Writing Tips

Remember This When It Comes to Your Writing Process

This year, I’ve seen a number of articles detailing the writing process of famous authors. I’ve also seen people talking about the writing process – including the ones of said famous authors – as aspirational. Something they’ll have one day if/when [insert condition]. Usually, that condition is writing as a full-time job. I’m not judging; I used to do the same thing. But it took actually becoming a full-time author to realise the truth.

So here it is: the truth about your writing process.

One: It’s individual.

Your writing process is unique. Even if you’re a plotter or a pantser, the details of your plotting and pantsing won’t look like anyone else’s. Maybe you have to plan each chapter in detail; maybe you jump between works-in-progress without any plan at all. In these scenarios, the detail you go into and the number of those works-in-progress depend entirely on you. Which means your writing process is never going to look like anyone else’s. Not even that famous author’s; not even if you had all the time in the world.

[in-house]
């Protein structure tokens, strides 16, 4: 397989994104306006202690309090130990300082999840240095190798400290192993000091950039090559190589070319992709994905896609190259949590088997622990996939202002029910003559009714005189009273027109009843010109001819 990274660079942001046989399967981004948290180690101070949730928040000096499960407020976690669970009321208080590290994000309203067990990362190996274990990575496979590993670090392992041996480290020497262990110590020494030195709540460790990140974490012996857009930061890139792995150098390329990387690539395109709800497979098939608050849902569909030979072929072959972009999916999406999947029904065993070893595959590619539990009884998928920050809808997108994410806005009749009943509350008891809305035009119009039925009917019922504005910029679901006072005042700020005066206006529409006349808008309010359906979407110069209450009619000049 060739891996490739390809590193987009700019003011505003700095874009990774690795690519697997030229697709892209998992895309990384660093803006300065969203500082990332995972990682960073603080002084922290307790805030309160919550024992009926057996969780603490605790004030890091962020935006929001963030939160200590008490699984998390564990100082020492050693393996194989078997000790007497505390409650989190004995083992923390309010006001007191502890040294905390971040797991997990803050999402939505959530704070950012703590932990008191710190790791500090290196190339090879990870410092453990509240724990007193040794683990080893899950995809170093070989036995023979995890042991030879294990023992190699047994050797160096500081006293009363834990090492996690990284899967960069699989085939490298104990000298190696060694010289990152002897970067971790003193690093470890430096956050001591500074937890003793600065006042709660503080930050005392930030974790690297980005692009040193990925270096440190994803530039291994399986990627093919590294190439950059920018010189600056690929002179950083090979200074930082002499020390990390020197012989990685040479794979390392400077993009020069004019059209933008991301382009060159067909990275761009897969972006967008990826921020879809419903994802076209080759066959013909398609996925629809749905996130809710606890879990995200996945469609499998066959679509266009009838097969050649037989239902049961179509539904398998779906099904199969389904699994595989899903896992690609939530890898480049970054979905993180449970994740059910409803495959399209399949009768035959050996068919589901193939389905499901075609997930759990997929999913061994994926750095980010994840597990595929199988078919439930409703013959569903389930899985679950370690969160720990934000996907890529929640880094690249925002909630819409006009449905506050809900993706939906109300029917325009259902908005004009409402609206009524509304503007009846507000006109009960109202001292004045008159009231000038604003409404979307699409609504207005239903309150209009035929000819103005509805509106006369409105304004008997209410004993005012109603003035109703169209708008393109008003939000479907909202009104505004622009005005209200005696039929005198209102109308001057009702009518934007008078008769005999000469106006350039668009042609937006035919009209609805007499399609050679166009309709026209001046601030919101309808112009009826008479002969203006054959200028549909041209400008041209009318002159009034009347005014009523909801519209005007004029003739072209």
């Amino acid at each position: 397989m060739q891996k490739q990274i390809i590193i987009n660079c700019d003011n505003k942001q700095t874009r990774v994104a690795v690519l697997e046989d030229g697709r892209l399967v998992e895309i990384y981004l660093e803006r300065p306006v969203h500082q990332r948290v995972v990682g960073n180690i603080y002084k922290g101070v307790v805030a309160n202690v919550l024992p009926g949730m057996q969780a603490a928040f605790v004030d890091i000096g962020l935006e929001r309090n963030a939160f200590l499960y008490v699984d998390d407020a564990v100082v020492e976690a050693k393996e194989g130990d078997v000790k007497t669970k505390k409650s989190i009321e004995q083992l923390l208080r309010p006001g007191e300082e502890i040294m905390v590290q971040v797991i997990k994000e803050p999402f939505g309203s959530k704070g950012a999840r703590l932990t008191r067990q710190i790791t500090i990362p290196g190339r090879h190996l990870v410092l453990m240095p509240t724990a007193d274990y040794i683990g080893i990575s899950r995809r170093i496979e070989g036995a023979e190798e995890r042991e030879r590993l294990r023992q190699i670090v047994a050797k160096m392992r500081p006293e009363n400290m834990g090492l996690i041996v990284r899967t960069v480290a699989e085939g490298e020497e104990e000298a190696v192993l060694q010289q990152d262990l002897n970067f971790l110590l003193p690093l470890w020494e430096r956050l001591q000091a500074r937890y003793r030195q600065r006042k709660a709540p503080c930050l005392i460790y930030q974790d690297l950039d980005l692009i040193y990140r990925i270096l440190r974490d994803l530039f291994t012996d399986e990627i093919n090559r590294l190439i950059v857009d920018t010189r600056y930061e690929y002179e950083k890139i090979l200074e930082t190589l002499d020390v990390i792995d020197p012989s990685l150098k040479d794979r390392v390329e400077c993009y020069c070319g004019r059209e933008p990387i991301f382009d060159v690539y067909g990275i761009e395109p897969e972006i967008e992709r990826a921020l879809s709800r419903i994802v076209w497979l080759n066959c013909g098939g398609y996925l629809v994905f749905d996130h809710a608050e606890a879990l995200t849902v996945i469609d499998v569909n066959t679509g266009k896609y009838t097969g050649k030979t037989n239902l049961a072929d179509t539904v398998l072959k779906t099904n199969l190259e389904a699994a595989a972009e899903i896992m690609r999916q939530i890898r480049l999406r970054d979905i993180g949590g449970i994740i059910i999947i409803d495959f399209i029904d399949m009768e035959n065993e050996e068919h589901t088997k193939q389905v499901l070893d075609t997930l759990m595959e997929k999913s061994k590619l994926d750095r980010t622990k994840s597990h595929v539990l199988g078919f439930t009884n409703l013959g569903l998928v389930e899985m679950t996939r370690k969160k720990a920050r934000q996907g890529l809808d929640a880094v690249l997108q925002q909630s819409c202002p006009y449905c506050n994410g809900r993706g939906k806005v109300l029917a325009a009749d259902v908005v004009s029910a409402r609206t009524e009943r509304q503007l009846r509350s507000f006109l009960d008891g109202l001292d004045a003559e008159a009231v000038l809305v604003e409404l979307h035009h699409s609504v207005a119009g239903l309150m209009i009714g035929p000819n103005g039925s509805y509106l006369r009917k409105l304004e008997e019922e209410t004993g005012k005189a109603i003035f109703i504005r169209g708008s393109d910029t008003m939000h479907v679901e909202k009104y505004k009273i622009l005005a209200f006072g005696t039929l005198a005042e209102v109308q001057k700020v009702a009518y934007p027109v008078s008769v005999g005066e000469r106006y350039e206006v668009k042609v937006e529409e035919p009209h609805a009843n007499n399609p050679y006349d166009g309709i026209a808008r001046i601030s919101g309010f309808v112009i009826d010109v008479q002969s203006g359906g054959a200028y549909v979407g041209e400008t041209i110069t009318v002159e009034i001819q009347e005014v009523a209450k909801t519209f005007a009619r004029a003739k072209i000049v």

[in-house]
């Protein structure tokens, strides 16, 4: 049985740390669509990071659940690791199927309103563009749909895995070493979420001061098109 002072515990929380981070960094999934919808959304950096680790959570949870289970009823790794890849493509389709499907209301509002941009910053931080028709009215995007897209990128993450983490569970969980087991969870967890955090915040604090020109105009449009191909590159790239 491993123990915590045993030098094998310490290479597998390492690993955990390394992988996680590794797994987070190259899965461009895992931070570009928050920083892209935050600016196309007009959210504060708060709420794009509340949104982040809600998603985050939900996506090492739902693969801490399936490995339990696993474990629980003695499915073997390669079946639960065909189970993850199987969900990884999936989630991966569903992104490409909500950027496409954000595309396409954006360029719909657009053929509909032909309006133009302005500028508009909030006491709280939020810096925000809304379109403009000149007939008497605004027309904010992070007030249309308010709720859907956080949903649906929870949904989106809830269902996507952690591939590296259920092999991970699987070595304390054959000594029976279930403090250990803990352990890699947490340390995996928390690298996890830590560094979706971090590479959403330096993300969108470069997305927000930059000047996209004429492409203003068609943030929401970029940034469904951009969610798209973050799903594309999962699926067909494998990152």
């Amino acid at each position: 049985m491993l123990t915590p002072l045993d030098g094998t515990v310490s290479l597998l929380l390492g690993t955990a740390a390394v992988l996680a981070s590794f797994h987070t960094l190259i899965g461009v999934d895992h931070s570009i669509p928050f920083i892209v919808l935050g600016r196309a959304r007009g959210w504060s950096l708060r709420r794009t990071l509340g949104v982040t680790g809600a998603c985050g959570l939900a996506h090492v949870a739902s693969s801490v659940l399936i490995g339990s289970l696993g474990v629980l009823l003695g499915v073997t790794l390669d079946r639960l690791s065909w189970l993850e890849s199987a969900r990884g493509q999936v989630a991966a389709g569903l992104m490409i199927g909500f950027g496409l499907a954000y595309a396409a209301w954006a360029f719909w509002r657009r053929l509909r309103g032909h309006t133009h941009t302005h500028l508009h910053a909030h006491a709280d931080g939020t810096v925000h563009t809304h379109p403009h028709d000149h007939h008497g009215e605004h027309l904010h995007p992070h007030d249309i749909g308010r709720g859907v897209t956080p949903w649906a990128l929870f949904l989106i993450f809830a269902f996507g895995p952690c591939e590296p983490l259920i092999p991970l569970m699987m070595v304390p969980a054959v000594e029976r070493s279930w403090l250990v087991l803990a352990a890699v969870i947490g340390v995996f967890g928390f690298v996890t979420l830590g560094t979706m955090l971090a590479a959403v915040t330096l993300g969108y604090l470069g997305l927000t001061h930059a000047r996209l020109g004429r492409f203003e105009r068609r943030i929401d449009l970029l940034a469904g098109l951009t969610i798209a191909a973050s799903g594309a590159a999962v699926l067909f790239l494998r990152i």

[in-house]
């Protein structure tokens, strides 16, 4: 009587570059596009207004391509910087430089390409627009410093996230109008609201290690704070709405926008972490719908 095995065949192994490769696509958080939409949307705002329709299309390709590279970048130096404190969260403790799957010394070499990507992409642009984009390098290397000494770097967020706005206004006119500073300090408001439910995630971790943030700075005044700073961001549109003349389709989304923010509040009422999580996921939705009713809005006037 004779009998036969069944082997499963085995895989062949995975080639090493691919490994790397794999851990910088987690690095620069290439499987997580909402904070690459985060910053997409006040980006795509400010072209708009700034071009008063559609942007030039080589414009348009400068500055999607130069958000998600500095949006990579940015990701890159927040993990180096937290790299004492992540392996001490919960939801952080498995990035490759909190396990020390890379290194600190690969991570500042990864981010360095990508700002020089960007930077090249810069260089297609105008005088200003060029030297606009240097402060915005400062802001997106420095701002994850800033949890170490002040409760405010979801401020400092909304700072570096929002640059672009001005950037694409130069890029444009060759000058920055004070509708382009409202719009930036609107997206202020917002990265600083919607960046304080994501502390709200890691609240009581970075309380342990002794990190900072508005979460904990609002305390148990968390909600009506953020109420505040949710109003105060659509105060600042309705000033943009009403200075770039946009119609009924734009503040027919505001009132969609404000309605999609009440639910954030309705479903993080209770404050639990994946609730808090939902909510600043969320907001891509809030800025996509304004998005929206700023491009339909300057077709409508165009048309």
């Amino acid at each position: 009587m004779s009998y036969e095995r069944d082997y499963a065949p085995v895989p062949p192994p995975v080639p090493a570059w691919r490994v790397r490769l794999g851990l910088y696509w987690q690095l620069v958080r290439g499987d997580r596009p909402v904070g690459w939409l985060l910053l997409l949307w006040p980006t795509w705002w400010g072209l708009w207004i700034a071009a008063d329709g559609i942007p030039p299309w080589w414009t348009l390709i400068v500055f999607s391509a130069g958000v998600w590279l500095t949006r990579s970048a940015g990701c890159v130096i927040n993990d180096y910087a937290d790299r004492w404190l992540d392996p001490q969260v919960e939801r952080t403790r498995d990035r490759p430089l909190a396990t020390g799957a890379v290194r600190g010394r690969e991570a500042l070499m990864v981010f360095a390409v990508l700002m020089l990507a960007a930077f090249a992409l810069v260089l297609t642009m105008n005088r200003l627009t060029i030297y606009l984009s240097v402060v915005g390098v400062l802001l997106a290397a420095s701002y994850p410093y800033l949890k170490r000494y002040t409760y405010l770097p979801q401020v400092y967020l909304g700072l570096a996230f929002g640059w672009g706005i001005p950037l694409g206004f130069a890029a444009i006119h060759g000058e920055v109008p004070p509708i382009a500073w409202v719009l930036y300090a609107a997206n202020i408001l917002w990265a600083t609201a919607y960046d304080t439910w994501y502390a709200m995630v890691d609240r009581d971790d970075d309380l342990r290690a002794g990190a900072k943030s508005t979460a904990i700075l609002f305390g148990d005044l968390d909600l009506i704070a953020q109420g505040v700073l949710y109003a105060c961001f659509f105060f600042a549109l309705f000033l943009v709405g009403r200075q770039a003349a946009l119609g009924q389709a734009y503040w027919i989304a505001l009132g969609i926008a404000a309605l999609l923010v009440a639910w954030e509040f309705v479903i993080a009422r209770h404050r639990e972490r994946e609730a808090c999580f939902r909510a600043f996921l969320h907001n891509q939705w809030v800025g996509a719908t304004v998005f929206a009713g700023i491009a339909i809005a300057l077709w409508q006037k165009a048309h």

(That should put aspiring towards it, or feeling pressured to get there, or guilty because you’re not there, into perspective 😉)

Two: It changes.

The way I wrote when I started writing is a lot different to how I write now. It changed when I transitioned to writing full time, yes, but it also changed in the years I’ve been writing full time. As I’ve learnt and grown as a person and a writer, my writing process has developed into what works for me now. Now; I have no doubt it’ll change in the future again. Because my writing process reflects where I am in my life, both personally and professionally. And I’ve learnt not to judge it. There’s no “why aren’t you doing it the way you did it before” type questions – even when I got more done before.

It didn’t work for me before.

And that’s really what it comes down to: your writing process has to work for you. It shouldn’t be the other way around. You shouldn’t be pressuring yourself to fit into your idea of how things should be. Least of all if that “should be” is based on someone else. There is no “should be”; there’s only you and what works for you depending on where you are in your life.

That’s what you should be remembering about your writing process. If you’re writing, and you’re happy, that’s what’s most important.

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